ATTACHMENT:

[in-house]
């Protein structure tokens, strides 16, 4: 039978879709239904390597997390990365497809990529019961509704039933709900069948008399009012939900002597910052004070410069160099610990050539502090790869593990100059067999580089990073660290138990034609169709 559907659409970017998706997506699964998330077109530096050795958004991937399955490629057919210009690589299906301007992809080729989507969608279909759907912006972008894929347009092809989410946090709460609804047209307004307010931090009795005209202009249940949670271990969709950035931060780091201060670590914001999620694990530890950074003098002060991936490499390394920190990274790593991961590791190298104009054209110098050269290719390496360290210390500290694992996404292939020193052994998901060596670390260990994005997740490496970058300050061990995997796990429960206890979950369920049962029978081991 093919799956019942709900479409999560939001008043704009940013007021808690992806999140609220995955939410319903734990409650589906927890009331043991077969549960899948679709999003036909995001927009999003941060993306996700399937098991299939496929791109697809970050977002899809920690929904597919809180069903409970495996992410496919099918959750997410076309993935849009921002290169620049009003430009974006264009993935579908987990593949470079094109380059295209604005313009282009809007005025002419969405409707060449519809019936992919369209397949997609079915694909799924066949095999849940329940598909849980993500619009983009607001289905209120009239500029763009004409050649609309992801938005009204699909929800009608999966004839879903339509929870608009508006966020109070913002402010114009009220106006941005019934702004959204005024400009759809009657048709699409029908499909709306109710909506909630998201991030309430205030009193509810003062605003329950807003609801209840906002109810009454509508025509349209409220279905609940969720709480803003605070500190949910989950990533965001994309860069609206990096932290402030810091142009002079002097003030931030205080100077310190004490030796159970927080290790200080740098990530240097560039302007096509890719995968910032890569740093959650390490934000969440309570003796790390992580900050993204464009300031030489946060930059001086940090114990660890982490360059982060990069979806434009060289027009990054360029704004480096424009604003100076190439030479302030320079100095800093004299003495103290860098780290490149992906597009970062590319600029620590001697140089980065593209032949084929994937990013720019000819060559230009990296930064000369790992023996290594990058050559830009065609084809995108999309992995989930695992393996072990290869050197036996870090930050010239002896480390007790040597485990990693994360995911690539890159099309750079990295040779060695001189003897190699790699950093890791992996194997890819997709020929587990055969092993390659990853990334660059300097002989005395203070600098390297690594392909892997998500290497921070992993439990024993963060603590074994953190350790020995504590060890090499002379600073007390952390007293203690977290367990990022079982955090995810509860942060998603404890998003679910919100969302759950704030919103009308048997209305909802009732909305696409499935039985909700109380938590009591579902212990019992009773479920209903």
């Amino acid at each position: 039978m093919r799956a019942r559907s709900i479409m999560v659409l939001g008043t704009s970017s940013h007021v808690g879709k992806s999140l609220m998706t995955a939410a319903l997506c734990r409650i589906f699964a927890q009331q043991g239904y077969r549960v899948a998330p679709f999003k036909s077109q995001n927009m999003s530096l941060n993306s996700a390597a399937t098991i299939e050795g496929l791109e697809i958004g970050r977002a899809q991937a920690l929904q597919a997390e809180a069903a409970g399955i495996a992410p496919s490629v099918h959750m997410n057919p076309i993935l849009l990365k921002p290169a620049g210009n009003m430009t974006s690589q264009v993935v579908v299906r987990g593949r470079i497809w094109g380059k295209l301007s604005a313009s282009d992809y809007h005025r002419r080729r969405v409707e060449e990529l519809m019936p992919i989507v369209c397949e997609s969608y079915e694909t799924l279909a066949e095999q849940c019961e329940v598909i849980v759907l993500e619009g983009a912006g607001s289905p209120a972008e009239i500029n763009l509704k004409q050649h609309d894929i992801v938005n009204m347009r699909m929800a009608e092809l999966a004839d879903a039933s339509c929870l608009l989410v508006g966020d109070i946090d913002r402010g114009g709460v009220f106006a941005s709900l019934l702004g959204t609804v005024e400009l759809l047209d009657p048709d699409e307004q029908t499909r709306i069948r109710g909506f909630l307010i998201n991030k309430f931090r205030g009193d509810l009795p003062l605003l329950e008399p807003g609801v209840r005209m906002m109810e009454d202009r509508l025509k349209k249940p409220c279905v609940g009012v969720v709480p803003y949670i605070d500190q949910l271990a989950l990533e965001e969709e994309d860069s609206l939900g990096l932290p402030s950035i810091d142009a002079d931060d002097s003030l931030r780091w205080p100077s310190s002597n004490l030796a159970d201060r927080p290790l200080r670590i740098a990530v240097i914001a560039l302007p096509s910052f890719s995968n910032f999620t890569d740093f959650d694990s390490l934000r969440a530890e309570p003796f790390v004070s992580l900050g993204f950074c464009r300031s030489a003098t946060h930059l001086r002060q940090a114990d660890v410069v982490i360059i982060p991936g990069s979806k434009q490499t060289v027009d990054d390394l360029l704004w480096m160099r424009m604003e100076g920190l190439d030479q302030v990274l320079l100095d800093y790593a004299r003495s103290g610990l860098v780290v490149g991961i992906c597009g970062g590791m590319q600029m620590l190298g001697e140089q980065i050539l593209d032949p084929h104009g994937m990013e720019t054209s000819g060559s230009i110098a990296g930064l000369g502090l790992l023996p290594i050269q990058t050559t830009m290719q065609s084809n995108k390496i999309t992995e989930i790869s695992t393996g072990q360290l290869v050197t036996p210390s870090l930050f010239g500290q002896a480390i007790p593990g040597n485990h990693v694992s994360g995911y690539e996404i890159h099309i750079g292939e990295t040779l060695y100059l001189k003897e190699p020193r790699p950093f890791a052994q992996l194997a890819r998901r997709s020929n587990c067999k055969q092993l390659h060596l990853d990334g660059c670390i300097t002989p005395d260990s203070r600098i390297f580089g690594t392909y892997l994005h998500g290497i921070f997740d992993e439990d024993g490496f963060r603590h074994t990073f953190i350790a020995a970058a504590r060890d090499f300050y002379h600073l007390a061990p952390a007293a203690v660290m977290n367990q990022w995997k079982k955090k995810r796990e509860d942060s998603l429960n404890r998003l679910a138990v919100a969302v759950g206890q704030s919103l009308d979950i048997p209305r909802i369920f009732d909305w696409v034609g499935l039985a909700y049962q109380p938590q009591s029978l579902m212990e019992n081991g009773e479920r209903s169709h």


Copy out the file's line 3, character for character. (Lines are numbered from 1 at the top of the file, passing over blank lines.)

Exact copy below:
């Amino acid at each position: 039978m093919r799956a019942r559907s709900i479409m999560v659409l939001g008043t704009s970017s940013h007021v808690g879709k992806s999140l609220m998706t995955a939410a319903l997506c734990r409650i589906f699964a927890q009331q043991g239904y077969r549960v899948a998330p679709f999003k036909s077109q995001n927009m999003s530096l941060n993306s996700a390597a399937t098991i299939e050795g496929l791109e697809i958004g970050r977002a899809q991937a920690l929904q597919a997390e809180a069903a409970g399955i495996a992410p496919s490629v099918h959750m997410n057919p076309i993935l849009l990365k921002p290169a620049g210009n009003m430009t974006s690589q264009v993935v579908v299906r987990g593949r470079i497809w094109g380059k295209l301007s604005a313009s282009d992809y809007h005025r002419r080729r969405v409707e060449e990529l519809m019936p992919i989507v369209c397949e997609s969608y079915e694909t799924l279909a066949e095999q849940c019961e329940v598909i849980v759907l993500e619009g983009a912006g607001s289905p209120a972008e009239i500029n763009l509704k004409q050649h609309d894929i992801v938005n009204m347009r699909m929800a009608e092809l999966a004839d879903a039933s339509c929870l608009l989410v508006g966020d109070i946090d913002r402010g114009g709460v009220f106006a941005s709900l019934l702004g959204t609804v005024e400009l759809l047209d009657p048709d699409e307004q029908t499909r709306i069948r109710g909506f909630l307010i998201n991030k309430f931090r205030g009193d509810l009795p003062l605003l329950e008399p807003g609801v209840r005209m906002m109810e009454d202009r509508l025509k349209k249940p409220c279905v609940g009012v969720v709480p803003y949670i605070d500190q949910l271990a989950l990533e965001e969709e994309d860069s609206l939900g990096l932290p402030s950035i810091d142009a002079d931060d002097s003030l931030r780091w205080p100077s310190s002597n004490l030796a159970d201060r927080p290790l200080r670590i740098a990530v240097i914001a560039l302007p096509s910052f890719s995968n910032f999620t890569d740093f959650d694990s390490l934000r969440a530890e309570p003796f790390v004070s992580l900050g993204f950074c464009r300031s030489a003098t946060h930059l001086r002060q940090a114990d660890v410069v982490i360059i982060p991936g990069s979806k434009q490499t060289v027009d990054d390394l360029l704004w480096m160099r424009m604003e100076g920190l190439d030479q302030v990274l320079l100095d800093y790593a004299r003495s103290g610990l860098v780290v490149g991961i992906c597009g970062g590791m590319q600029m620590l190298g001697e140089q980065i050539l593209d032949p084929h104009g994937m990013e720019t054209s000819g060559s230009i110098a990296g930064l000369g502090l790992l023996p290594i050269q990058t050559t830009m290719q065609s084809n995108k390496i999309t992995e989930i790869s695992t393996g072990q360290l290869v050197t036996p210390s870090l930050f010239g500290q002896a480390i007790p593990g040597n485990h990693v694992s994360g995911y690539e996404i890159h099309i750079g292939e990295t040779l060695y100059l001189k003897e190699p020193r790699p950093f890791a052994q992996l194997a890819r998901r997709s020929n587990c067999k055969q092993l390659h060596l990853d990334g660059c670390i300097t002989p005395d260990s203070r600098i390297f580089g690594t392909y892997l994005h998500g290497i921070f997740d992993e439990d024993g490496f963060r603590h074994t990073f953190i350790a020995a970058a504590r060890d090499f300050y002379h600073l007390a061990p952390a007293a203690v660290m977290n367990q990022w995997k079982k955090k995810r796990e509860d942060s998603l429960n404890r998003l679910a138990v919100a969302v759950g206890q704030s919103l009308d979950i048997p209305r909802i369920f009732d909305w696409v034609g499935l039985a909700y049962q109380p938590q009591s029978l579902m212990e019992n081991g009773e479920r209903s169709h």